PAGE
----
Working with lines

Much data, zero info

The number crunching college football fans at the Wall Street Journal wondered out loud:

One of the biggest developments in college football in recent years was the decision by Virginia Tech and Miami -- perennial top-20 teams -- to leave the Big East conference and join the Atlantic Coast Conference.  How much has that strengthened the ACC?

Wsj_accThe data table on the right was ostensibly the answer.  Readers were drawn to the bolded numbers, the almost identical winning percentages of ACC and SEC (averaged over the last decade, as the text explained).

The question is a classic one of cause and effect: did the addition of two strong teams cause the ACC to become stronger?  Startlingly, the data cited was useless, and the analysis conducted irrelevant.

First, the difference in winning percentages between ACC and SEC is the wrong metric.  Something more pertinent is, for example, the change in winning percentage of ACC before and after the team additions.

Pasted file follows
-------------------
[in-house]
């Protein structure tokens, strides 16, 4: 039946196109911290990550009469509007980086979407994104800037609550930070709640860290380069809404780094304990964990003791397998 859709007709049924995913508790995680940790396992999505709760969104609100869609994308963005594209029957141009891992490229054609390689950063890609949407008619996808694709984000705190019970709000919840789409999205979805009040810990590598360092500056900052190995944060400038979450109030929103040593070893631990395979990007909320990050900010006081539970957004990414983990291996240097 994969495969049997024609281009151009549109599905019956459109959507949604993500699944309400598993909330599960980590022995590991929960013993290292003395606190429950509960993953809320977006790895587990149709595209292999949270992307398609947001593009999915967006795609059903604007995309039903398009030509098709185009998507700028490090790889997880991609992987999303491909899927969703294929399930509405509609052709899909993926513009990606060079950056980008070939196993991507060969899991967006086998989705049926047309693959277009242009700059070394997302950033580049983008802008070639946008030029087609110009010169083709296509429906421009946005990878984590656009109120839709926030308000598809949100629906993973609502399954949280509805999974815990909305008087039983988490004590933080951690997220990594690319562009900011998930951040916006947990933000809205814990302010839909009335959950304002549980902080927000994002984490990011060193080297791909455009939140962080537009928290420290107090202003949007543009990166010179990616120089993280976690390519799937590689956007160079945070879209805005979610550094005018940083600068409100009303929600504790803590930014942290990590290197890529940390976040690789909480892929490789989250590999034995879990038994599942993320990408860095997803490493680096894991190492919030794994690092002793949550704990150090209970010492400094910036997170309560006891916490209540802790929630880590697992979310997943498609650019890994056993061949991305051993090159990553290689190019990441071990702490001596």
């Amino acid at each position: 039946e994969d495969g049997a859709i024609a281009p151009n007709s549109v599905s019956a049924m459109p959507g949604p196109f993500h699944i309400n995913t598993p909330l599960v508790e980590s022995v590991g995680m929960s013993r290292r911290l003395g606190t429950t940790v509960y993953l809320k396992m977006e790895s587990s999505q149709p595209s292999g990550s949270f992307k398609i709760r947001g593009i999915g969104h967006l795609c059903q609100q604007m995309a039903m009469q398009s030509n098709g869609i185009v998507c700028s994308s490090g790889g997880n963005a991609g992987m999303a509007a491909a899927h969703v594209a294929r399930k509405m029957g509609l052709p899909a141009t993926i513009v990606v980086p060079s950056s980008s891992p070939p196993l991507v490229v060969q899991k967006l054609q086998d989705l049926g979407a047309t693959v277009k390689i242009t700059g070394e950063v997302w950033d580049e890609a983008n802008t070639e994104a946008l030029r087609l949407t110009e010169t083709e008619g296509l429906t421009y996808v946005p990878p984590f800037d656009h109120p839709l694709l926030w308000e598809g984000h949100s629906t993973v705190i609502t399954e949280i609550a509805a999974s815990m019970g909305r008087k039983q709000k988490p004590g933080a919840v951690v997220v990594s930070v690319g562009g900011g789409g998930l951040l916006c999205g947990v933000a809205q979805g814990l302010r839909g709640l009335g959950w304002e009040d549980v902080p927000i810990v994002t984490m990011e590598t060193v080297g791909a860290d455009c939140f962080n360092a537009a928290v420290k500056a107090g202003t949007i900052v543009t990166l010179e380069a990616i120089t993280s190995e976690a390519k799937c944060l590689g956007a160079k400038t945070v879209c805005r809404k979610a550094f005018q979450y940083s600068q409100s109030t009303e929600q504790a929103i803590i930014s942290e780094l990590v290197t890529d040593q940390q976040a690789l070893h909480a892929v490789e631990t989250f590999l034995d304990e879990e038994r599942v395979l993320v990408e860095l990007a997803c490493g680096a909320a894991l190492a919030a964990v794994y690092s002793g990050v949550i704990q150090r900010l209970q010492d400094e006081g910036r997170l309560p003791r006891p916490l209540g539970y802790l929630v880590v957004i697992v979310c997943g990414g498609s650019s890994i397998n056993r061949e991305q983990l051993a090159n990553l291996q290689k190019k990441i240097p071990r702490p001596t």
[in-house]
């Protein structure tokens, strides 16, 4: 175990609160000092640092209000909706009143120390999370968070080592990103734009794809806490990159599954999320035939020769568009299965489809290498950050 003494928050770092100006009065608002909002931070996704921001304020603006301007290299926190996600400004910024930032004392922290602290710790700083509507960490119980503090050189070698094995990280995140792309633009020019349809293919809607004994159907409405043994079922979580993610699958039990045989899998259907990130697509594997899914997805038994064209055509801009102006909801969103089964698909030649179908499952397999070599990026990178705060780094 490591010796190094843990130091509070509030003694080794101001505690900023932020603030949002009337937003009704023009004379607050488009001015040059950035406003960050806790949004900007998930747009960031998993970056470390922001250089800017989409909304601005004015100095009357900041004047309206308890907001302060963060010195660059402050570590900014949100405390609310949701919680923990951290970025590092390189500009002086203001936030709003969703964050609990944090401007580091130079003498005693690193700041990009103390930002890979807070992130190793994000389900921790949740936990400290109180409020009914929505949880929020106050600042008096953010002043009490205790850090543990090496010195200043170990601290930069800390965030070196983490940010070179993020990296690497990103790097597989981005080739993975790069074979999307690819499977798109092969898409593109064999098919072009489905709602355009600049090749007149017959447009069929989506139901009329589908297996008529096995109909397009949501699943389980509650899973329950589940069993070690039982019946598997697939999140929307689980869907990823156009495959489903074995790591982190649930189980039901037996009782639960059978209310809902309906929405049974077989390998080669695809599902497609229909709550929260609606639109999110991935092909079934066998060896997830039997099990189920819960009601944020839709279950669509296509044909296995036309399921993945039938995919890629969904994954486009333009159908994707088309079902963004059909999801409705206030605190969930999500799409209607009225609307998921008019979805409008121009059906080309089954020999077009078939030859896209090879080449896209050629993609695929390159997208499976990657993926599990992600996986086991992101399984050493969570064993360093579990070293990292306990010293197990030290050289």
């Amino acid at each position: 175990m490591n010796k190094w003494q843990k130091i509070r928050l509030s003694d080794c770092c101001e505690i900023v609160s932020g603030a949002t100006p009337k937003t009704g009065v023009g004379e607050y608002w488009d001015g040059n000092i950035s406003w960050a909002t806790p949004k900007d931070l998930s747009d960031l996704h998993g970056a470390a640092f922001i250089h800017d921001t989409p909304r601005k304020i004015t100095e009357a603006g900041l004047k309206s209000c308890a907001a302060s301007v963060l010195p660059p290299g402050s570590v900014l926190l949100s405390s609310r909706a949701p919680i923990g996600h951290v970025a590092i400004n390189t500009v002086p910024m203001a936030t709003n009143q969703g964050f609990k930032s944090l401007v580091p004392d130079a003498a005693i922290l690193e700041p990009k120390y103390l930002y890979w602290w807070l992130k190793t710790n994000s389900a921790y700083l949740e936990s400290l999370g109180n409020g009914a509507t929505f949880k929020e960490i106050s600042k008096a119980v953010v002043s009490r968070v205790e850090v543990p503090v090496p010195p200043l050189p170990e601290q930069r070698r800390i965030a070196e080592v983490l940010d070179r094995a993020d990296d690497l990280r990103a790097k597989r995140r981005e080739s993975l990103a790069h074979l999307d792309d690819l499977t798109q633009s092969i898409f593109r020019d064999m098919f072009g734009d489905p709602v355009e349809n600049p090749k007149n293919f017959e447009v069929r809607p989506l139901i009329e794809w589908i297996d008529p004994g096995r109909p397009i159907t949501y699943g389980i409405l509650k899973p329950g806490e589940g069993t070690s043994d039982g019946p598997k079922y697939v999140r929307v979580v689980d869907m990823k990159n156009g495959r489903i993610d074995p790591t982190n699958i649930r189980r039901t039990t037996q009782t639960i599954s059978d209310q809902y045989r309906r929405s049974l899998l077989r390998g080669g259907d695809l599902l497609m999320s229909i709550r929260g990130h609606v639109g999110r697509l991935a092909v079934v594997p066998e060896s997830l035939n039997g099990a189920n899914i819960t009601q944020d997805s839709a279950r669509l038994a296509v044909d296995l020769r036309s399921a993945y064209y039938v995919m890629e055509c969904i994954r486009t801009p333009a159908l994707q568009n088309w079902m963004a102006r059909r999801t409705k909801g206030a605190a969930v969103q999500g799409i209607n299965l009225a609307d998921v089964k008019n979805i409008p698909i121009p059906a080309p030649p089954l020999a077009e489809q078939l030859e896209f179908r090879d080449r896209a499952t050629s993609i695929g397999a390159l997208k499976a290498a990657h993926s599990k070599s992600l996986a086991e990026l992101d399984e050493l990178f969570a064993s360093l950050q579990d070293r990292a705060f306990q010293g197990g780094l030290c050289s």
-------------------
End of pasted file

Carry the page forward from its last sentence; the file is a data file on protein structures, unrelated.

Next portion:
Second, the observation period is seriously mistaken.  The ACC expansion occurred in 2004 so average winning percentages from 1995-2005 have zilch to say about its effect.

Third, a Web search uncovers that major realignment occurred again in the ACC in 2005, making it very difficult to isolate the effect of adding Virginia Tech and Miami in 2004.

Thus, the data table contains zero information for addressing the stated problem.  How to measure the effect properly seems to me a tall order, and a good discussion topic.

Besides the iffy statistics, it is also impossible to read this table.  The data in the lower left triangle is a reflection of those in the upper right triangle, containing no new information.  Head-to-head conference comparisons seem to serve no purpose.  Actual win-loss numbers create clutter while adding no insight.  (Theoretically, the larger the number of contests between any two conferences, the more reliable are the winning percentages.  Confidence intervals is a much better way to present such information but even those would be over-kill for our purpose.)

Reference: "College Football's Power Struggle", Wall Street Journal, Sept 16-17, 2006.


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Jeremiah McNichols

You're the Simon Cowell of analytics!

Seriously - thanks for nailing this one to the wall. The worst charts often provide the fullest opportunities for discussion.

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